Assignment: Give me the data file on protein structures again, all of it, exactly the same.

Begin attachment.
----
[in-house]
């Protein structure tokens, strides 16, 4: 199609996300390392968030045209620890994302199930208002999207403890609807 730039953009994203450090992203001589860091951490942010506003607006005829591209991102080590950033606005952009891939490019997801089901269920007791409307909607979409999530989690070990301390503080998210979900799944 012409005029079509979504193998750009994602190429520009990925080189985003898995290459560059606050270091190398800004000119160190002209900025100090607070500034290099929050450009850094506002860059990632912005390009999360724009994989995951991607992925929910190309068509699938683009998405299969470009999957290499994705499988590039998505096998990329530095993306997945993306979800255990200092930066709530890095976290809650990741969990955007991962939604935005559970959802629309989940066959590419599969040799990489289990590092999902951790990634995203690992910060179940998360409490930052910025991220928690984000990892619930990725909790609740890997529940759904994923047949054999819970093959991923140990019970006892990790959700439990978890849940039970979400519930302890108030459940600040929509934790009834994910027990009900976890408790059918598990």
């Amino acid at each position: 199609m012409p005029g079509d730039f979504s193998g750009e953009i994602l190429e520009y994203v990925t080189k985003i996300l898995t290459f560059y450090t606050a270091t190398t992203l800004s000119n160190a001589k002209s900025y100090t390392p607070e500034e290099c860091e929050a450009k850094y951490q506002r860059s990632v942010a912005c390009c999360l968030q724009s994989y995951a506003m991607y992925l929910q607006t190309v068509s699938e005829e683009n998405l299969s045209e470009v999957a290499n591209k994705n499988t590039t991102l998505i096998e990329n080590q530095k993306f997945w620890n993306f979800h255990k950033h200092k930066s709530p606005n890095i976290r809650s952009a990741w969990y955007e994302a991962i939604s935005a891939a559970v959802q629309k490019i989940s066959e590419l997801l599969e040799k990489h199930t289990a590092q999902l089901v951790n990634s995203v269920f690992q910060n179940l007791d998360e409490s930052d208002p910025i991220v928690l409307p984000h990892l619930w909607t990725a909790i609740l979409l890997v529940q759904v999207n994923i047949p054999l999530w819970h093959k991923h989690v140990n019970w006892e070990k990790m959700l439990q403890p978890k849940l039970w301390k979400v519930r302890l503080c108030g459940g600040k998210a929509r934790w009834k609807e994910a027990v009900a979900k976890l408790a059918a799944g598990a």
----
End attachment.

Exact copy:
[in-house]
């Protein structure tokens, strides 16, 4: 199609996300390392968030045209620890994302199930208002999207403890609807 730039953009994203450090992203001589860091951490942010506003607006005829591209991102080590950033606005952009891939490019997801089901269920007791409307909607979409999530989690070990301390503080998210979900799944 012409005029079509979504193998750009994602190429520009990925080189985003898995290459560059606050270091190398800004000119160190002209900025100090607070500034290099929050450009850094506002860059990632912005390009999360724009994989995951991607992925929910190309068509699938683009998405299969470009999957290499994705499988590039998505096998990329530095993306997945993306979800255990200092930066709530890095976290809650990741969990955007991962939604935005559970959802629309989940066959590419599969040799990489289990590092999902951790990634995203690992910060179940998360409490930052910025991220928690984000990892619930990725909790609740890997529940759904994923047949054999819970093959991923140990019970006892990790959700439990978890849940039970979400519930302890108030459940600040929509934790009834994910027990009900976890408790059918598990």
């Amino acid at each position: 199609m012409p005029g079509d730039f979504s193998g750009e953009i994602l190429e520009y994203v990925t080189k985003i996300l898995t290459f560059y450090t606050a270091t190398t992203l800004s000119n160190a001589k002209s900025y100090t390392p607070e500034e290099c860091e929050a450009k850094y951490q506002r860059s990632v942010a912005c390009c999360l968030q724009s994989y995951a506003m991607y992925l929910q607006t190309v068509s699938e005829e683009n998405l299969s045209e470009v999957a290499n591209k994705n499988t590039t991102l998505i096998e990329n080590q530095k993306f997945w620890n993306f979800h255990k950033h200092k930066s709530p606005n890095i976290r809650s952009a990741w969990y955007e994302a991962i939604s935005a891939a559970v959802q629309k490019i989940s066959e590419l997801l599969e040799k990489h199930t289990a590092q999902l089901v951790n990634s995203v269920f690992q910060n179940l007791d998360e409490s930052d208002p910025i991220v928690l409307p984000h990892l619930w909607t990725a909790i609740l979409l890997v529940q759904v999207n994923i047949p054999l999530w819970h093959k991923h989690v140990n019970w006892e070990k990790m959700l439990q403890p978890k849940l039970w301390k979400v519930r302890l503080c108030g459940g600040k998210a929509r934790w009834k609807e994910a027990v009900a979900k976890l408790a059918a799944g598990a």